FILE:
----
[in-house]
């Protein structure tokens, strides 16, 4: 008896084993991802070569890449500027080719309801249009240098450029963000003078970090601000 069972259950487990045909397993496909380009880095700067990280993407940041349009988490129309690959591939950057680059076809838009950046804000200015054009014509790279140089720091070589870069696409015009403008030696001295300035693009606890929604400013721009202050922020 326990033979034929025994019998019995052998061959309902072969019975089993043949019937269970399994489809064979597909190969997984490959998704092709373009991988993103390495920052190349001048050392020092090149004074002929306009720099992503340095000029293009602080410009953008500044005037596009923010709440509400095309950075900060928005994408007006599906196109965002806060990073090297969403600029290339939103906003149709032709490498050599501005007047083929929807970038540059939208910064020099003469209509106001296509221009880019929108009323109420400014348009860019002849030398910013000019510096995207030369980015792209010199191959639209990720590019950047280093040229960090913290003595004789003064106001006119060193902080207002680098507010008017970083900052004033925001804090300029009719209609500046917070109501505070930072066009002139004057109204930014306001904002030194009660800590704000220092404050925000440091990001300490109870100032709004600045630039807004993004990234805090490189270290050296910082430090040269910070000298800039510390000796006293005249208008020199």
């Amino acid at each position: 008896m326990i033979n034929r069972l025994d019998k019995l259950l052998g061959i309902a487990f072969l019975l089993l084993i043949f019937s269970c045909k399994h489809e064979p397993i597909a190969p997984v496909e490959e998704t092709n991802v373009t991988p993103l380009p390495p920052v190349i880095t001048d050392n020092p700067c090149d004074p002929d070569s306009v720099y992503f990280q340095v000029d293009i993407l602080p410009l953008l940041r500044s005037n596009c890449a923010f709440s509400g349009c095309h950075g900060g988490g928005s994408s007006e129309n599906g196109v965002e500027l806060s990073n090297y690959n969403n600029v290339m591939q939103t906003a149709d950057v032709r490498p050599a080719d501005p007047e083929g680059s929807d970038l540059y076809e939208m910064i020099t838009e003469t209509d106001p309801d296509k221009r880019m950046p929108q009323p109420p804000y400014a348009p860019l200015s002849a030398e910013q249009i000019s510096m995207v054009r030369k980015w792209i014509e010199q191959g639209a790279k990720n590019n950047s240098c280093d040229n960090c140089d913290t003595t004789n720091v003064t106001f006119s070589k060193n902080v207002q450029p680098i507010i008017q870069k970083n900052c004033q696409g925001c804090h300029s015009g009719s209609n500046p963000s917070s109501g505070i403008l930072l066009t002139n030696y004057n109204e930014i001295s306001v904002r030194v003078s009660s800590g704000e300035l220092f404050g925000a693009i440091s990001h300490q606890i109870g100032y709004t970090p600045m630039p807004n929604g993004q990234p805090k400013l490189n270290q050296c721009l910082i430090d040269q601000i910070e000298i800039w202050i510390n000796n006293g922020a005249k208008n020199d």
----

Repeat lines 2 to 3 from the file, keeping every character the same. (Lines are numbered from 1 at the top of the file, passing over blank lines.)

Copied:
């Protein structure tokens, strides 16, 4: 008896084993991802070569890449500027080719309801249009240098450029963000003078970090601000 069972259950487990045909397993496909380009880095700067990280993407940041349009988490129309690959591939950057680059076809838009950046804000200015054009014509790279140089720091070589870069696409015009403008030696001295300035693009606890929604400013721009202050922020 326990033979034929025994019998019995052998061959309902072969019975089993043949019937269970399994489809064979597909190969997984490959998704092709373009991988993103390495920052190349001048050392020092090149004074002929306009720099992503340095000029293009602080410009953008500044005037596009923010709440509400095309950075900060928005994408007006599906196109965002806060990073090297969403600029290339939103906003149709032709490498050599501005007047083929929807970038540059939208910064020099003469209509106001296509221009880019929108009323109420400014348009860019002849030398910013000019510096995207030369980015792209010199191959639209990720590019950047280093040229960090913290003595004789003064106001006119060193902080207002680098507010008017970083900052004033925001804090300029009719209609500046917070109501505070930072066009002139004057109204930014306001904002030194009660800590704000220092404050925000440091990001300490109870100032709004600045630039807004993004990234805090490189270290050296910082430090040269910070000298800039510390000796006293005249208008020199």
């Amino acid at each position: 008896m326990i033979n034929r069972l025994d019998k019995l259950l052998g061959i309902a487990f072969l019975l089993l084993i043949f019937s269970c045909k399994h489809e064979p397993i597909a190969p997984v496909e490959e998704t092709n991802v373009t991988p993103l380009p390495p920052v190349i880095t001048d050392n020092p700067c090149d004074p002929d070569s306009v720099y992503f990280q340095v000029d293009i993407l602080p410009l953008l940041r500044s005037n596009c890449a923010f709440s509400g349009c095309h950075g900060g988490g928005s994408s007006e129309n599906g196109v965002e500027l806060s990073n090297y690959n969403n600029v290339m591939q939103t906003a149709d950057v032709r490498p050599a080719d501005p007047e083929g680059s929807d970038l540059y076809e939208m910064i020099t838009e003469t209509d106001p309801d296509k221009r880019m950046p929108q009323p109420p804000y400014a348009p860019l200015s002849a030398e910013q249009i000019s510096m995207v054009r030369k980015w792209i014509e010199q191959g639209a790279k990720n590019n950047s240098c280093d040229n960090c140089d913290t003595t004789n720091v003064t106001f006119s070589k060193n902080v207002q450029p680098i507010i008017q870069k970083n900052c004033q696409g925001c804090h300029s015009g009719s209609n500046p963000s917070s109501g505070i403008l930072l066009t002139n030696y004057n109204e930014i001295s306001v904002r030194v003078s009660s800590g704000e300035l220092f404050g925000a693009i440091s990001h300490q606890i109870g100032y709004t970090p600045m630039p807004n929604g993004q990234p805090k400013l490189n270290q050296c721009l910082i430090d040269q601000i910070e000298i800039w202050i510390n000796n006293g922020a005249k208008n020199d």